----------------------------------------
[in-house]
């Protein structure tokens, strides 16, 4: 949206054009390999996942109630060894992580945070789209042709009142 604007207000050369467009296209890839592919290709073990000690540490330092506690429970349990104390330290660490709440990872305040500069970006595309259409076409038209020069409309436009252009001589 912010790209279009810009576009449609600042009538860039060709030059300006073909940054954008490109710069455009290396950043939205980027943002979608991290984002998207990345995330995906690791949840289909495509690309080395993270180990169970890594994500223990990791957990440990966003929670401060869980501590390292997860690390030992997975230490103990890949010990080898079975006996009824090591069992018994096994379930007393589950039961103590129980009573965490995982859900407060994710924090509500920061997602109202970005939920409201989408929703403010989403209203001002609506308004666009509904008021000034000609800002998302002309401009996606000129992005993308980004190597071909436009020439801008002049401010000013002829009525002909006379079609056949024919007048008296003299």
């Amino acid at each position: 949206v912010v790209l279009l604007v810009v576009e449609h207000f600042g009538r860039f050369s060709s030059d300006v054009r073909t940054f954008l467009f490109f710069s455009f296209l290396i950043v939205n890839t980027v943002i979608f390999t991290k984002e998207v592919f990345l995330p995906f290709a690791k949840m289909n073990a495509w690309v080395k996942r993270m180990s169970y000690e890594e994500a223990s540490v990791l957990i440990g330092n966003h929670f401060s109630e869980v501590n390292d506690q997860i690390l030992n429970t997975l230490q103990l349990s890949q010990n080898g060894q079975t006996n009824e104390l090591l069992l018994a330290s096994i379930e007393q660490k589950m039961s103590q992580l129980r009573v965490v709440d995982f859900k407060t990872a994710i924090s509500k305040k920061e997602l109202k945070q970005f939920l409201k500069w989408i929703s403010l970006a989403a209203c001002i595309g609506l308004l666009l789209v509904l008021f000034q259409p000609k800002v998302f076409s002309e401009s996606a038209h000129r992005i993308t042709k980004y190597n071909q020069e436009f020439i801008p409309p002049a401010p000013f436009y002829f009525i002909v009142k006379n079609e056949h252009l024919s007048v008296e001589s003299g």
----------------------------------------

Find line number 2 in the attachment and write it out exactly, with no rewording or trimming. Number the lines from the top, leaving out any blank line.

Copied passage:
């Protein structure tokens, strides 16, 4: 949206054009390999996942109630060894992580945070789209042709009142 604007207000050369467009296209890839592919290709073990000690540490330092506690429970349990104390330290660490709440990872305040500069970006595309259409076409038209020069409309436009252009001589 912010790209279009810009576009449609600042009538860039060709030059300006073909940054954008490109710069455009290396950043939205980027943002979608991290984002998207990345995330995906690791949840289909495509690309080395993270180990169970890594994500223990990791957990440990966003929670401060869980501590390292997860690390030992997975230490103990890949010990080898079975006996009824090591069992018994096994379930007393589950039961103590129980009573965490995982859900407060994710924090509500920061997602109202970005939920409201989408929703403010989403209203001002609506308004666009509904008021000034000609800002998302002309401009996606000129992005993308980004190597071909436009020439801008002049401010000013002829009525002909006379079609056949024919007048008296003299």